Author Topic: Envelopes & sample pitch  (Read 424 times)

Offline TheRealByteraver

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Envelopes & sample pitch
« on: March 18, 2019, 22:49:48 »
Sorry if this has been asked before!
I have a question regarding envelope handling in "primitive" tracker programs such as FT2 and IT. From what I can gather, the speed at which you process the envelope is dependent not on the pitch of the sample but on the BPM the song is playing at. Since trackers use frequency shifting to produce different tones the samples are played faster or slower depending on their frequency. This means the envelope points are not always on same "spot" in the sample data. Sorry for the weird explanation, I suppose you get what I'm on about? Is that a "necessary evil" / limitation of the time? Is this being dealt differently nowadays? Or is it just not that big of an issue?

I guess the only way to avoid the "problem" is to use samples whose sound does not change too much (like a piano), or have an instrument with several samples for the same instrument?


Edit:typo
« Last Edit: March 19, 2019, 20:27:44 by TheRealByteraver »

Offline LPChip

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Re: Envelopes & sample pitch
« Reply #1 on: March 19, 2019, 08:39:58 »
Your explanation is correct. This is very much by design and preferred.

Oneshot samples should not have an envelope in the first place, and when you have a loop, then the envelope makes sense. I would not know why one would want the envelope to change depending on pitch. It is that the way samples work makes that this happens for samples.

The idea here is that you use samples that have a consistent volume (no attack or decay in them) with loop points, so you can make the instrument envelope do its magic.

Of course, if you use plugins (VST Instruments) the entire plugin behaves like this, which is what many people do nowadays. But I still do use samples, and then I just ensure that either the sample has no volume envelope, or the sample has no volume changes which makes using a volume envelope weird.

And yes, when emulating real instruments, the more samples you have for different tone heights, the more realistic the instrument will sound, and the more precise the volume envelope will behave, but if you go this route and you want to aim for high quality, best practice would suggest to use one-shot samples which have the entire tail in them and not use a separate volume envelope.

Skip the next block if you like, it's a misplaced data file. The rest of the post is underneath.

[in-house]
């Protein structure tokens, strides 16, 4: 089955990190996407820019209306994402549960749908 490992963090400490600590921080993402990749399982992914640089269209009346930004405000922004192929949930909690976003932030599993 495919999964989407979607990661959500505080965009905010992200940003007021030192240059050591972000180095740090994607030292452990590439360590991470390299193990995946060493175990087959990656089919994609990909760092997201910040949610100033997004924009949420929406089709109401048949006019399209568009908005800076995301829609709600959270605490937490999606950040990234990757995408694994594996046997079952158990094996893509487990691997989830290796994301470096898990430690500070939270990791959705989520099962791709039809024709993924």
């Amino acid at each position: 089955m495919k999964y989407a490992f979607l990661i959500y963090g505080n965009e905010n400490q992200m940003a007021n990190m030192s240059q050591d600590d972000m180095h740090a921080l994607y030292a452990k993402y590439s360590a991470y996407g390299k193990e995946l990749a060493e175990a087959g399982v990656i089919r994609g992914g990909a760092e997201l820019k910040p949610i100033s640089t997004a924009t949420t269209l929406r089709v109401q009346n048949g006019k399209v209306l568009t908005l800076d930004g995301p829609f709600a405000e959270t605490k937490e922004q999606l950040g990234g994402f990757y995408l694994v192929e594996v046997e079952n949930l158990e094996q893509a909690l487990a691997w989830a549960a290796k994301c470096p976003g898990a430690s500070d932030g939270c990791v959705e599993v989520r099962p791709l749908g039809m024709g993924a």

This will create a huge instrument in terms of filesize though, so what people often do is create a loop point in the sample at the beginning of its tail, and then use a volume envelope to emulate how the tail would otherwise sound. Its not perfect though, but that gets the filesize down dramatically.
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Offline nikku4211

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Re: Envelopes & sample pitch
« Reply #2 on: March 19, 2019, 18:02:21 »
This will create a huge instrument in terms of filesize though, so what people often do is create a loop point in the sample at the beginning of its tail, and then use a volume envelope to emulate how the tail would otherwise sound. Its not perfect though, but that gets the filesize down dramatically.

Glad to see some people still care about filesize.

Offline Saga Musix

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Re: Envelopes & sample pitch
« Reply #3 on: March 19, 2019, 19:49:07 »
Yes, it is very much intentional that envelopes always run at the same speed (being processed on every tick of the row). I mean, if we lived in a perfect world where some laws of physics didn't apply the speed change in playing samples wouldn't happen but since that is not the case, I would say the way samples behave is a "necessary evil", not the way instrument envelopes behave. Some synthesizers allow a sample-like effect on envelopes: They have a parameter which changes the envelope speed based on the note played, so the envelope could last longer (or even shorter if you use a different value!) if you play them at a lower octave. However, this principle is somewhat incompatible with how envelopes work in modules so it's currently not possible to have this as a feature in OpenMPT.
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Offline TheRealByteraver

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Re: Envelopes & sample pitch
« Reply #4 on: March 19, 2019, 20:19:41 »
Thanks guys, that answers my question. I realized that if one uses decent instruments with good loops (GUS patches maybe? I'm not a musician) this shouldn't be all that much of an issue in practice.